White House briefing on new federal plan for people experiencing long-term effects of COVID-19

April 8, 2022

During a White House COVID-19 briefing, Secretary Xavier Becerra discussed a new plan to accelerate support for people experiencing long-term effects of COVID-19, according to a news release.

Becerra stated, “When it comes to COVID, we have more tools than ever before to stay safe, from vaccines and boosters, to treatments and tests.  All widely available at no cost to the American people thanks to our national COVID response over the past year.”

“But we also know that many people continue to feel the physical and the mental burden of this pandemic.  We have to ensure that people with disabilities, older Americans, and people who are immunocompromised aren't left behind, and that they continue to have the tools and resources that they need to stay safe,” added Becerra. “We expanded coverage of free over-the-counter COVID tests to the tens of millions of Medicare beneficiaries.  People with Medicare now have access each month to up to eight easy-to-use, at-home COVID-19 tests at no cost.  This is all a part of our overall strategy to ensure access to tests free of charge.”

Becerra continued, by adding, “In the past year, we have more than tripled the number of sites where people can get COVID-19 tests for free and delivered close to 250 million free at-home, rapid tests to Americans who have ordered them.”

“President Biden has been clear; we must ensure that no one is left behind as we work to move forward in the fight against COVID-19.  That also means taking on big and complex physical and mental health challenges caused by COVID.”

Americans of every age and background are experiencing Long COVID.  Americans have experienced the loss of a loved one due to COVID, including over 200,000 children who've lost a parent or caregiver.

And Americans nationwide are grappling with mental health and substance-use challenges caused by or exacerbated by the pandemic.

“Let's be clear, Becerra said, “we are going to use every tool we have to be there for these Americans.  We've made significant investments in mental healthcare, as well as substance-use prevention, treatment, and recovery support.  That is especially important for people dealing with COVID and COVID-related loss.”

“We've launched efforts across the NIH, the CDC, and the Veterans Administration, including the landmark $1.1 billion recovery initiative, to better understand Long COVID and accelerate scientific progress.”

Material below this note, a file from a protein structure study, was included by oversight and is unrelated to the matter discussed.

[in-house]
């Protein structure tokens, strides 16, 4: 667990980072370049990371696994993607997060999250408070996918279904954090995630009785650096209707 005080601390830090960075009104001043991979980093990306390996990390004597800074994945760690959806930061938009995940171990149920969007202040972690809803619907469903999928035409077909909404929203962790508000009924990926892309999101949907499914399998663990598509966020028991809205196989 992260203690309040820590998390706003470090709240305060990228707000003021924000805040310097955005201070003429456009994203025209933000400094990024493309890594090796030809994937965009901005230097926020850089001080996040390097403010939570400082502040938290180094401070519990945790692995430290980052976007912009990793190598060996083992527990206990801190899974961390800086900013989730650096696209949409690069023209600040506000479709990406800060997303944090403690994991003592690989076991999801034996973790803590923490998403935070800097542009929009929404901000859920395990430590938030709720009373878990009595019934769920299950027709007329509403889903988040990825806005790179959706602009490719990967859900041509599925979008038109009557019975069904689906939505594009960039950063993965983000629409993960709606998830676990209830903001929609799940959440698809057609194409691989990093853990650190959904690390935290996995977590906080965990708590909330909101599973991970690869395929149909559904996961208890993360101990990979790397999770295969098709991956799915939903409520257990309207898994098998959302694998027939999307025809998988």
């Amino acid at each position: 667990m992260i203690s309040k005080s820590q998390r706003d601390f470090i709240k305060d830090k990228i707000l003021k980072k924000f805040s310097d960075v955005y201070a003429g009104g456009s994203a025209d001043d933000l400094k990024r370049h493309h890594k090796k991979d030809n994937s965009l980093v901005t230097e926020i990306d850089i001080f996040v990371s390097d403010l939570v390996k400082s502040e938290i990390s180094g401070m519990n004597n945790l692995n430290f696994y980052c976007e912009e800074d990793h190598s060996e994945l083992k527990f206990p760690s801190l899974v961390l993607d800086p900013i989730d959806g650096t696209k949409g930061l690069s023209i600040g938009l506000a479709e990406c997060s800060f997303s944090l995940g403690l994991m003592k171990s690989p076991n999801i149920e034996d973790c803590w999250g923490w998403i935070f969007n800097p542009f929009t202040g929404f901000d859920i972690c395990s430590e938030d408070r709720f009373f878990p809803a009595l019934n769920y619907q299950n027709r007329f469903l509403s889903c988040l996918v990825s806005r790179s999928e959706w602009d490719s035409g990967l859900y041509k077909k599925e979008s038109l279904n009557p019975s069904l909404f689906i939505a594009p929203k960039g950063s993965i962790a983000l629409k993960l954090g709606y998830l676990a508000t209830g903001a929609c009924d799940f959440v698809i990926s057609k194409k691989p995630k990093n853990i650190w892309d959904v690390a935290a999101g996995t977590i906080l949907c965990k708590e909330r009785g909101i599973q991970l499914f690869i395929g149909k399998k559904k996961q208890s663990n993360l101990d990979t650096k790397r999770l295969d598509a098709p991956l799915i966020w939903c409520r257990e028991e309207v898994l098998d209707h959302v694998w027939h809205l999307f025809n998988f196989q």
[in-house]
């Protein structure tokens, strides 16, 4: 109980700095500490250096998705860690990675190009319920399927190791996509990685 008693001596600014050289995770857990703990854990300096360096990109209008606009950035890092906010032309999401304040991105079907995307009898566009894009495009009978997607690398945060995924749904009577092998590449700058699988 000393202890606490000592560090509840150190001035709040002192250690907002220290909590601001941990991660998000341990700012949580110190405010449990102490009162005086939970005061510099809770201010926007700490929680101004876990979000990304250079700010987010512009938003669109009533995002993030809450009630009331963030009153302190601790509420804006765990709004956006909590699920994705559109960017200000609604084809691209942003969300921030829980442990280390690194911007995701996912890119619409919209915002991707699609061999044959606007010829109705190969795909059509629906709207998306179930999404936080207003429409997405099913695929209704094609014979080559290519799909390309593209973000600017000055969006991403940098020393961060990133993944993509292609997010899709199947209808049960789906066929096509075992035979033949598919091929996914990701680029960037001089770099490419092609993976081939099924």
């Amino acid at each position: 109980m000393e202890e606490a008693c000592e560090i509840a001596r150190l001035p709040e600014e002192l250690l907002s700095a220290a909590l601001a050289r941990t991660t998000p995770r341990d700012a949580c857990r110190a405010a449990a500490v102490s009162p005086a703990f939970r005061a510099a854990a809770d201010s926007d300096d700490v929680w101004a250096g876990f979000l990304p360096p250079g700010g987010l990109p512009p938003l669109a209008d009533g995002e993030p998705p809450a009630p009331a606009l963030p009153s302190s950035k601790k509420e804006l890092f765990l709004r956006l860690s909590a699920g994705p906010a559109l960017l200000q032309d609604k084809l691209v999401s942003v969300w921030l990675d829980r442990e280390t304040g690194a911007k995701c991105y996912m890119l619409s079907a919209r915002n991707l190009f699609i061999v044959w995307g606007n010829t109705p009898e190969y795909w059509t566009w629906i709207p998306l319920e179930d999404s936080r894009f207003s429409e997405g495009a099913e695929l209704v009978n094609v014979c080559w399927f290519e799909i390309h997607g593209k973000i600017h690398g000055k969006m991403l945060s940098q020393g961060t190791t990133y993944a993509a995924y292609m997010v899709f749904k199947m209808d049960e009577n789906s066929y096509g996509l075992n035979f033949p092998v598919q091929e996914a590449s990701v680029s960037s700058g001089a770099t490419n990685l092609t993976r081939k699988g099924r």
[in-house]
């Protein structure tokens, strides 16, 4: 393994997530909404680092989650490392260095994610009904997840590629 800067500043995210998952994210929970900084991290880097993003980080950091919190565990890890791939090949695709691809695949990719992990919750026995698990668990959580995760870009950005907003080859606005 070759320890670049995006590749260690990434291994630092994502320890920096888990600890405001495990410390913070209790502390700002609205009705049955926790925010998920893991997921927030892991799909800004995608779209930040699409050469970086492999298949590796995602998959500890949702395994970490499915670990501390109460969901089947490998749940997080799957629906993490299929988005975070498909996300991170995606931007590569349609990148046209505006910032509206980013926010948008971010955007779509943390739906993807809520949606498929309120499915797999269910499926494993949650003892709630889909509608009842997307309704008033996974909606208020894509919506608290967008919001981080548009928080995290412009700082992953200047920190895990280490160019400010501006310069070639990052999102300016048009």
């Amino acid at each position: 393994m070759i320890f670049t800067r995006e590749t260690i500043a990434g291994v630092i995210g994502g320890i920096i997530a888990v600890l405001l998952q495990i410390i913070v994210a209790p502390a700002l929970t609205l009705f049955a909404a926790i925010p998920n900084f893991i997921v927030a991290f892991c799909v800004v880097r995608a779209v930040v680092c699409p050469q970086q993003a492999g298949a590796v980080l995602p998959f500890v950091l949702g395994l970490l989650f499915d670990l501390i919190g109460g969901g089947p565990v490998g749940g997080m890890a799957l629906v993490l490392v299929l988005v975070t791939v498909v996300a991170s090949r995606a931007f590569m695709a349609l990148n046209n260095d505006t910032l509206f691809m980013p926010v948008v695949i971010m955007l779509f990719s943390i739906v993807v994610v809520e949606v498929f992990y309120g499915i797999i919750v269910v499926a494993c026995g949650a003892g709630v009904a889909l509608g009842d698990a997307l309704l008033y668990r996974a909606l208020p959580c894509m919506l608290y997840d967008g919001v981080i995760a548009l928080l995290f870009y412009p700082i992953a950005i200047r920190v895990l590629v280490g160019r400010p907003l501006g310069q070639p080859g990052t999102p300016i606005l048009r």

“And we are providing Americans experiencing Long COVID information about where they can access the resources and support they need, as well as helping them understand, if they have a disability, and educating them on their rights.”

Long COVID is real, and there is still so much we don't know about it.  Millions of Americans may be struggling with lingering health effects, ranging from things that are easier to notice, like troubling -- trouble breathing or irregular heartbeat, to less apparent but potentially serious conditions related to the brain or mental health.

At the President's direction, the Department of Health and Human Services will be leading a government-wide response to Long COVID focused on three main goals: improving care services and other support for individuals with Long COVID; enhancing education and outreach among the public-private sector and the medical community; and advancing research to support both goals.

“And, of course, we'll collaborate with academic, industry, and state and local partners to better understand Long COVID,” Becerra continued.

“Through it all, we’ll continue to assess and highlight the long-term effects of COVID-19 on our hardest-hit and highest-risk communities, and make sure they receive the support they need.”

“To do this, we're launching the first-ever interagency national research agenda on Long COVID -- a National Research Action Plan.”

Becerra stated,” HHS will lead a government-wide interagency coordinating council, which will involve experts from the Department of Defense, Veterans Administration, the Labor Department, and many entities across government to coordinate both public- and private-sector work to advance our understanding of Long COVID and to accelerate efforts to prevent, detect, and treat it.”

“In real time, we will share lessons on how to prevent, detect, and treat Long COVID.  And this coordinated effort will help ensure our research is being directed toward the people who need care the most.”

“And I'll end with this: We know the best way to prevent Long COVID is to prevent you from getting COVID in the first place.  That's why it's so critical to get vaccinated and boosted, which is our best tools that we have to prevent COVID-19.”

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